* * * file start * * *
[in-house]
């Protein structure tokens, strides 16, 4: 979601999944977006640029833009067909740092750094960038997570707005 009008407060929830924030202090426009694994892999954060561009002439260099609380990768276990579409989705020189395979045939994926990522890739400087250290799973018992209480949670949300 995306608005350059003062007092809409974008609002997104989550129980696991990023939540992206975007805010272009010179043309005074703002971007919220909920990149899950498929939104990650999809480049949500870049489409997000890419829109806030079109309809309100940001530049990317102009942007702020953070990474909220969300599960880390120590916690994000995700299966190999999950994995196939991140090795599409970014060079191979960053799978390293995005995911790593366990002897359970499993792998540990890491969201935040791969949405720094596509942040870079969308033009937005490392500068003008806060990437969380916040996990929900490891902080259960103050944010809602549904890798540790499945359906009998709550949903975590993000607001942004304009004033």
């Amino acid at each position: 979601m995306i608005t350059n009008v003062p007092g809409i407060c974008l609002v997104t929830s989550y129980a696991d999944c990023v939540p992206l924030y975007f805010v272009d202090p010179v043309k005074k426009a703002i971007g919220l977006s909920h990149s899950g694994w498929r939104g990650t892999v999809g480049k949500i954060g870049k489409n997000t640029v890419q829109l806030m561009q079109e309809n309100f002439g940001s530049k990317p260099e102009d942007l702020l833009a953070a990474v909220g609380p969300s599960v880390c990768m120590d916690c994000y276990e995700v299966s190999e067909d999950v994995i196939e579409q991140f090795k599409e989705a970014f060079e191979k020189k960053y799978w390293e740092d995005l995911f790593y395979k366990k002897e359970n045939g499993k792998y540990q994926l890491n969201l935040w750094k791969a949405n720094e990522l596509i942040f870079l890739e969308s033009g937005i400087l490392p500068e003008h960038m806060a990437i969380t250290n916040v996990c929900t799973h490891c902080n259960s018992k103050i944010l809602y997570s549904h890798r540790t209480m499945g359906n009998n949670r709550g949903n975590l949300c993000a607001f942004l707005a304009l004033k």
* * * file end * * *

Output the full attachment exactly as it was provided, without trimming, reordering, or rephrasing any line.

[in-house]
């Protein structure tokens, strides 16, 4: 979601999944977006640029833009067909740092750094960038997570707005 009008407060929830924030202090426009694994892999954060561009002439260099609380990768276990579409989705020189395979045939994926990522890739400087250290799973018992209480949670949300 995306608005350059003062007092809409974008609002997104989550129980696991990023939540992206975007805010272009010179043309005074703002971007919220909920990149899950498929939104990650999809480049949500870049489409997000890419829109806030079109309809309100940001530049990317102009942007702020953070990474909220969300599960880390120590916690994000995700299966190999999950994995196939991140090795599409970014060079191979960053799978390293995005995911790593366990002897359970499993792998540990890491969201935040791969949405720094596509942040870079969308033009937005490392500068003008806060990437969380916040996990929900490891902080259960103050944010809602549904890798540790499945359906009998709550949903975590993000607001942004304009004033």
């Amino acid at each position: 979601m995306i608005t350059n009008v003062p007092g809409i407060c974008l609002v997104t929830s989550y129980a696991d999944c990023v939540p992206l924030y975007f805010v272009d202090p010179v043309k005074k426009a703002i971007g919220l977006s909920h990149s899950g694994w498929r939104g990650t892999v999809g480049k949500i954060g870049k489409n997000t640029v890419q829109l806030m561009q079109e309809n309100f002439g940001s530049k990317p260099e102009d942007l702020l833009a953070a990474v909220g609380p969300s599960v880390c990768m120590d916690c994000y276990e995700v299966s190999e067909d999950v994995i196939e579409q991140f090795k599409e989705a970014f060079e191979k020189k960053y799978w390293e740092d995005l995911f790593y395979k366990k002897e359970n045939g499993k792998y540990q994926l890491n969201l935040w750094k791969a949405n720094e990522l596509i942040f870079l890739e969308s033009g937005i400087l490392p500068e003008h960038m806060a990437i969380t250290n916040v996990c929900t799973h490891c902080n259960s018992k103050i944010l809602y997570s549904h890798r540790t209480m499945g359906n009998n949670r709550g949903n975590l949300c993000a607001f942004l707005a304009l004033k």